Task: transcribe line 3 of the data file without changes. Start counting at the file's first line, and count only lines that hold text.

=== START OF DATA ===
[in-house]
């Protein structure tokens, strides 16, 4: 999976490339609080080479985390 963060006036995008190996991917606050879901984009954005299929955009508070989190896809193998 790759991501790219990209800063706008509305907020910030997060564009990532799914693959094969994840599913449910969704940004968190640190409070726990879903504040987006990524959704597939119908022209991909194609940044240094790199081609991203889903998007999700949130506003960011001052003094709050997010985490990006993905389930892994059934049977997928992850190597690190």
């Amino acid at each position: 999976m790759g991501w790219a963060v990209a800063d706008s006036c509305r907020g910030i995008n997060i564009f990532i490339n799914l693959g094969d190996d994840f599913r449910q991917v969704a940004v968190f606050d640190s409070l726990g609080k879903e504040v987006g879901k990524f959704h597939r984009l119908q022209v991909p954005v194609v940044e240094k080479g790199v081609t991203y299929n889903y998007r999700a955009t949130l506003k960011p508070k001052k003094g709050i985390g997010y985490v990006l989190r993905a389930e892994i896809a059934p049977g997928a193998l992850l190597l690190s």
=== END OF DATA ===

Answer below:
């Amino acid at each position: 999976m790759g991501w790219a963060v990209a800063d706008s006036c509305r907020g910030i995008n997060i564009f990532i490339n799914l693959g094969d190996d994840f599913r449910q991917v969704a940004v968190f606050d640190s409070l726990g609080k879903e504040v987006g879901k990524f959704h597939r984009l119908q022209v991909p954005v194609v940044e240094k080479g790199v081609t991203y299929n889903y998007r999700a955009t949130l506003k960011p508070k001052k003094g709050i985390g997010y985490v990006l989190r993905a389930e892994i896809a059934p049977g997928a193998l992850l190597l690190s």